Europe

talian Interior Minister Matteo Salvini attends a press conference at the Italian Embassy in Bucharest, Romania, on Oct. 23. (Daniel Mihailescu/AFP/Getty Images)

Europe Should Let Italy Win

It’s time for Brussels to grab the wheel in the game of chicken over Rome’s budget.

U.S. President Donald Trump takes part in a ceremony commemorating the 100th anniversary of the armistice ending World War I at the Suresnes American Cemetery outside Paris on Nov. 11. (Saul Loeb/AFP/Getty Images)

Trump’s Problem in Europe Isn’t Optics

The president’s latest trip was a disaster—but not because he acted like a boorish bully.

Swedish Speaker of Parliament Andreas Norlen (L) meets with Moderate party leader Ulf Kristersson (R) at the Parliament in Stockholm on September 27, 2018.

Swedish Leaders Will Try Anything to Shut Out the Far-Right

No one wants to enter a coalition with the Sweden Democrats, so the country is resorting to desperate and untested measures to form a new government.

A French propaganda poster during World War I. (AFP/Getty Images)

Never Forget That World War I Was Also Racist

It wasn’t just nationalism that fueled the 20th century’s first great tragedy.

A Polish ultranationalist waits for the beginning of a demonstration in Warsaw on Nov. 11, 2010. (Wojtek Radwanski/AFP/Getty Images)

Extreme Nationalism Is as Polish as Pierogi

It’s entirely fitting that Poland is celebrating its independence with a far-right nationalist parade.

French War Minister Andre Maginot, Marshal Joseph Joffre, and Marshal Philippe Petain at the inauguration of Joffre's monument in Chantilly, France on June 21, 1930. (AFP/Getty Images)

Macron Finds the Immoral Way to Remember World War I

There’s no good reason to pull Marshal Philippe Pétain from the dustbin of history.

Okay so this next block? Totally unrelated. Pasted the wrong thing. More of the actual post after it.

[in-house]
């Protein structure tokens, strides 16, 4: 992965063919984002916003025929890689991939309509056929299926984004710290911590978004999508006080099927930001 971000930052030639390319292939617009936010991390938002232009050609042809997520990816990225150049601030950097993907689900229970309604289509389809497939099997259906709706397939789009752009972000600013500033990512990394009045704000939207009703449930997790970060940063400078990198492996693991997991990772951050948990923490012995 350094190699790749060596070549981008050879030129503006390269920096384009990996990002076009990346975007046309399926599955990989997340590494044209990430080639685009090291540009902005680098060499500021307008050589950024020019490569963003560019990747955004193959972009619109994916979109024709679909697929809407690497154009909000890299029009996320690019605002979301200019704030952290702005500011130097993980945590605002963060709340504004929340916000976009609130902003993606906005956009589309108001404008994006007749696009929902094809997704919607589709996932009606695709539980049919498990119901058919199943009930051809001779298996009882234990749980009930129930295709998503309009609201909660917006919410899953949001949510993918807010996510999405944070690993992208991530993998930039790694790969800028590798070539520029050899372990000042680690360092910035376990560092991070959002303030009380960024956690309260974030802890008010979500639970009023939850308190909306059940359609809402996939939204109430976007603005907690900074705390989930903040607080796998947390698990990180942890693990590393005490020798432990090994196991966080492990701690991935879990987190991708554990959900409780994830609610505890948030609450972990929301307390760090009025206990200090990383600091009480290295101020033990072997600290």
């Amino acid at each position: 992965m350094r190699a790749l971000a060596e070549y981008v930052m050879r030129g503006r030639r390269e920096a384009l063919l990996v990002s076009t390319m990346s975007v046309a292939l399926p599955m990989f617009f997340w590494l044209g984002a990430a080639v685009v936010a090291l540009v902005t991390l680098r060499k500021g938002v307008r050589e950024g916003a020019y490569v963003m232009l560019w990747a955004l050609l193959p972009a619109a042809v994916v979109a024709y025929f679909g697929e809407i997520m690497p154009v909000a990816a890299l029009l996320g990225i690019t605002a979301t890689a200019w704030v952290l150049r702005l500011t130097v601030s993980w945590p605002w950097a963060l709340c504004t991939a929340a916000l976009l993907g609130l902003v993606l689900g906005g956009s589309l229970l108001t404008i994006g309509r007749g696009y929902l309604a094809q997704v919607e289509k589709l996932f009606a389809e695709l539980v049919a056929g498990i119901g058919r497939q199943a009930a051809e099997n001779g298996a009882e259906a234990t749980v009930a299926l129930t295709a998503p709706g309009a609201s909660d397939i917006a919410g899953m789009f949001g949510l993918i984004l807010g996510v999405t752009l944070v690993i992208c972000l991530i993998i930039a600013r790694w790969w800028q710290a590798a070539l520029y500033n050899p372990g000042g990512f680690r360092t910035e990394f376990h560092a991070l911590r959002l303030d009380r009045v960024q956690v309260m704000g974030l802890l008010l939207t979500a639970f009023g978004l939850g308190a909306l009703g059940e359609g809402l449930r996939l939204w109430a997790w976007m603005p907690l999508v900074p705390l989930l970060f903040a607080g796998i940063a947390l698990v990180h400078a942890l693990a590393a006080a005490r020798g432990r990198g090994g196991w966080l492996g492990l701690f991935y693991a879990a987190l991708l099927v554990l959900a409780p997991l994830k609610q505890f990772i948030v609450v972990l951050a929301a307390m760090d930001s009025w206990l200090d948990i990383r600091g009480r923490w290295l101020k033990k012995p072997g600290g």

The political theorist and historian Isaiah Berlin on Oct. 23, 1992. (Sophie Bassouls/Sygma via Getty Images)

We Are All Isaiah Berliners Now

Nationalism is back, but nobody seems to know what it means. A forgotten essay marking its 40th anniversary can help.

Democratic presidential candidate Bernie Sanders supporters rally in Los Angeles on May 19, 2016, to bring attention to voter suppression in Nevada. (Frederic Brown/AFP/Getty Images)

Why Is It So Hard to Vote in America?

Voter turnout lags in the world’s most powerful democracy.

A man leaves a voting booth at a polling station during parliamentary elections in Tbilisi, Georgia, on Oct. 8, 2016. (Vano Shlamov/AFP/Getty Images)

When Georgians Go Low, Other Georgians Go Lower

A young democracy in the Caucasus has adopted a very aggressive style of campaigning.

Emily Haber, the German ambassador to the United States, and Henne Schuwer, the Dutch ambassador to the United States. (Paul Zinken/Picture Alliance via Getty Images/Benoit Doppagne/AFP/Getty Images/Foreign Policy illustration)

Two Eurocrats and Their Trans-Atlantic Quest to Woo Idaho

Ambassadors try to understand more about Trump’s America by seeing it for themselves.

A woman walks behind a campaign posters of the far-right Swiss People's Party depicting a woman wearing a burqa against a background of a Swiss flag on Nov. 23, 2009 in Corseaux near Vevey. (Fabrice Cofrini/AFP/Getty Images)

The Prophet Mohammed Doesn’t Need Courts to Protect Him

European courts are trying to support Muslims—but will only stoke Islamophobia.